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J Immunol. 2011 Sep 1;187(5):2492-501. doi: 10.4049/jimmunol.1101671. Epub 2011 Jul 29.

The multiple shark Ig H chain genes rearrange and hypermutate autonomously.

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  • 1Department of Physiology and Pharmacology, State University of New York Health Science Center at Brooklyn, Brooklyn, NY 11203, USA.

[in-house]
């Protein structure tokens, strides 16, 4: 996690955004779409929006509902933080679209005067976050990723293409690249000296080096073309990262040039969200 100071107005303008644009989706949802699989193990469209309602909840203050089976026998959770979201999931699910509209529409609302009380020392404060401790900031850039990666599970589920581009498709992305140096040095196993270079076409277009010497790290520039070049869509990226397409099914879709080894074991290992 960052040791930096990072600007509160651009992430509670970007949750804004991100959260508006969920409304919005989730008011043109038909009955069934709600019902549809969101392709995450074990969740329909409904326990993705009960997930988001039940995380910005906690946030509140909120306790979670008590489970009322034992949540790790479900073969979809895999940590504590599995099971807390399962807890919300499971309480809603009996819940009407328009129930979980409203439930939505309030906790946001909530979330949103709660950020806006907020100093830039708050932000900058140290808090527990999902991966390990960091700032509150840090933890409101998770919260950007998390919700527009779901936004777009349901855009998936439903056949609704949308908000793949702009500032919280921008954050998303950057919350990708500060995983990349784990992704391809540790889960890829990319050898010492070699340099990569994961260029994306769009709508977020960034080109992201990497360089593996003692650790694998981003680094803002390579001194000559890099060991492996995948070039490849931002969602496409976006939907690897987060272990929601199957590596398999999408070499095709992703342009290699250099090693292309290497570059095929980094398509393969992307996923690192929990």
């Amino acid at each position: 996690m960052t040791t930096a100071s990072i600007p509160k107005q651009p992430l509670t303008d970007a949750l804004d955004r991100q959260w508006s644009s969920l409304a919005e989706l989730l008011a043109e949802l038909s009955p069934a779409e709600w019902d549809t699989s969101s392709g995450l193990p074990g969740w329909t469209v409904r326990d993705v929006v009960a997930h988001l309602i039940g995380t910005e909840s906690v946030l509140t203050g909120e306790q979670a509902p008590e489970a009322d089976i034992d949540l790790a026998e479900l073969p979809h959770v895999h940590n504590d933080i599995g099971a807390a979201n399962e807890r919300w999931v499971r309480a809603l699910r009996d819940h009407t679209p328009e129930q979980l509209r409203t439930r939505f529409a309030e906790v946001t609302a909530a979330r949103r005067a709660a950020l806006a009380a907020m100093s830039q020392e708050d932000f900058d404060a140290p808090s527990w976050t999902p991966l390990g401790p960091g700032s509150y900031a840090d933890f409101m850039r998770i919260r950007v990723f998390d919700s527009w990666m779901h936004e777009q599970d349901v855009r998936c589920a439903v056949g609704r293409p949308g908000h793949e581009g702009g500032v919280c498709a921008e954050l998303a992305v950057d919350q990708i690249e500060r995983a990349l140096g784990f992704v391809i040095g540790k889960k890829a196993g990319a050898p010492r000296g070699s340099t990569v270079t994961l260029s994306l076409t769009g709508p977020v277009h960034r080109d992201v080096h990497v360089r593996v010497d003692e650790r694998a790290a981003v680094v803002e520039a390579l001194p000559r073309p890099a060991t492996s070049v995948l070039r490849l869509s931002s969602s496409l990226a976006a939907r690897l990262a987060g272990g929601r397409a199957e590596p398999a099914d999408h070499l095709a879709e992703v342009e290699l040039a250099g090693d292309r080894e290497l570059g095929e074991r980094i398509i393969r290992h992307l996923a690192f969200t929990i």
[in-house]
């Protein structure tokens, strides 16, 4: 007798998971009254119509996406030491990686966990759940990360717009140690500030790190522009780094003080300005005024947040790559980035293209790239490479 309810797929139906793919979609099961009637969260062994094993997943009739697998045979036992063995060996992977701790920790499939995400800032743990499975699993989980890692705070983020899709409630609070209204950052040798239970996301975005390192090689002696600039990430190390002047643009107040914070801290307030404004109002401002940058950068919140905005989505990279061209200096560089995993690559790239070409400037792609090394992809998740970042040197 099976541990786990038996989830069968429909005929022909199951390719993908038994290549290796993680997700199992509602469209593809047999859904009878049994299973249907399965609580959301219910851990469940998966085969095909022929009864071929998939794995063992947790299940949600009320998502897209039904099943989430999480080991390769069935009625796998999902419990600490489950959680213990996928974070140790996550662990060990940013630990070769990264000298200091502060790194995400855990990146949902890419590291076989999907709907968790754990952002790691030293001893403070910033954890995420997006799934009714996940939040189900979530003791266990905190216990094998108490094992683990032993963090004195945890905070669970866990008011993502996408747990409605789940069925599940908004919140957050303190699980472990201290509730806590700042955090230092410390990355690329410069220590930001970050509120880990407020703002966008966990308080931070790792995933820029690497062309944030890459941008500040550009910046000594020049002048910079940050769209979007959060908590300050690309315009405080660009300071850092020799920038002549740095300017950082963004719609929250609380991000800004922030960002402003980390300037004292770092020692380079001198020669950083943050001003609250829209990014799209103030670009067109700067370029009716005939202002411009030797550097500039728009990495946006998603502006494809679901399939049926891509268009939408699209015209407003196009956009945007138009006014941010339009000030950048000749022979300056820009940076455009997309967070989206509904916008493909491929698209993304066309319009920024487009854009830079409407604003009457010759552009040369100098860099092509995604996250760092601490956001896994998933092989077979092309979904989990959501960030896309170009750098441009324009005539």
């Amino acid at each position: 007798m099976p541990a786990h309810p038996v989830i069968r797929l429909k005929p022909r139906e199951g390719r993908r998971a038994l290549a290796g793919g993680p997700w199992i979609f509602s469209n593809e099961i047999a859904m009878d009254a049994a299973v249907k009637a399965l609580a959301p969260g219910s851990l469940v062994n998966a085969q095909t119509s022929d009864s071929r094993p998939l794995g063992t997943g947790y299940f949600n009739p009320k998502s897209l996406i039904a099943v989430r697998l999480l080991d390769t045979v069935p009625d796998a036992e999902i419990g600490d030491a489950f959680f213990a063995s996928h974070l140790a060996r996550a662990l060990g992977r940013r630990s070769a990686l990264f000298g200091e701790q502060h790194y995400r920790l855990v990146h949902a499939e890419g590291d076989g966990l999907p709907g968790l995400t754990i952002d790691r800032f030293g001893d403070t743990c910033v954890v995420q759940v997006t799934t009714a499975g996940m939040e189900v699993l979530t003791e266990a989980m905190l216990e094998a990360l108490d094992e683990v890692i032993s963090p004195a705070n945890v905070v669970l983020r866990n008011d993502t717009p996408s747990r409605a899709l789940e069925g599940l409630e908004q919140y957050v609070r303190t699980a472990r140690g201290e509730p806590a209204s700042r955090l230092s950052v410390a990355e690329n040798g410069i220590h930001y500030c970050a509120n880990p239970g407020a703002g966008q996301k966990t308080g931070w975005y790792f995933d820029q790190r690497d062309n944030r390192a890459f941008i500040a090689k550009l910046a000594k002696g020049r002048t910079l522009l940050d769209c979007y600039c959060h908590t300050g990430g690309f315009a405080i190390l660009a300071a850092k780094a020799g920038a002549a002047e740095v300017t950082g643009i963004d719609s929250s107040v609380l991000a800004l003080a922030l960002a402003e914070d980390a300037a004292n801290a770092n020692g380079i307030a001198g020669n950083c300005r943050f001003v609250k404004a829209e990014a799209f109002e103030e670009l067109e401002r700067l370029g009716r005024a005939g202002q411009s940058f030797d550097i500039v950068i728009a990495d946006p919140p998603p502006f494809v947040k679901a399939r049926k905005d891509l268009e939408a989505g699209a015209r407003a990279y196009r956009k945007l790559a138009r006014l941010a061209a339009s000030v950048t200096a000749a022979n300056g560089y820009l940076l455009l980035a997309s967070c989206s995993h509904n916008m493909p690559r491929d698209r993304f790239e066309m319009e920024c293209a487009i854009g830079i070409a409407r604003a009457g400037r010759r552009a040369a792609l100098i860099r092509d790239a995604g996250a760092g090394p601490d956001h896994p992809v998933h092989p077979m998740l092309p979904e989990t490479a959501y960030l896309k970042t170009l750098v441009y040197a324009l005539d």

Sharks and skates are representatives of the earliest vertebrates with an immune system based on V(D)J rearrangement. They possess a unique Ig gene organization consisting of 15 to >50 individual IgM loci, each with one VH, two DH, one JH, and one set of constant region exons. The present study attempts to understand how multiple Ig genes are regulated with respect to rearrangement initiation and to targeting during somatic hypermutation. The linkage of three single-copy IgH genes was determined, and single-cell genomic PCR studies in a neonatal animal were used to examine any relationship between relative gene position and likelihood of rearrangement. Our results show that one to three IgH genes are activated independently of linkage or allelic position and the data best fit with a probability model based on the hypothesis that V(D)J rearrangement occurs as a sequence of trials within the B cell. In the neonatal cell set, two closely related IgH, G2A, and G2B, rearranged at similar frequencies, and their membrane forms were expressed at similar levels, like in other young animals. However, older animals displayed a bias in favor of the G2A isotype, which suggests that although rearrangement at G2A and G2B was randomly initiated during primary repertoire generation, the two very similar IgM sequences appear to be differentially expressed with age and exposure to Ag. We performed genomic single-cell PCR on B cells from an immunized individual to study activation-induced cytidine deaminase targeting and found that hypermutation, like V(D)J rearrangement, occurred independently among the many shark IgH.

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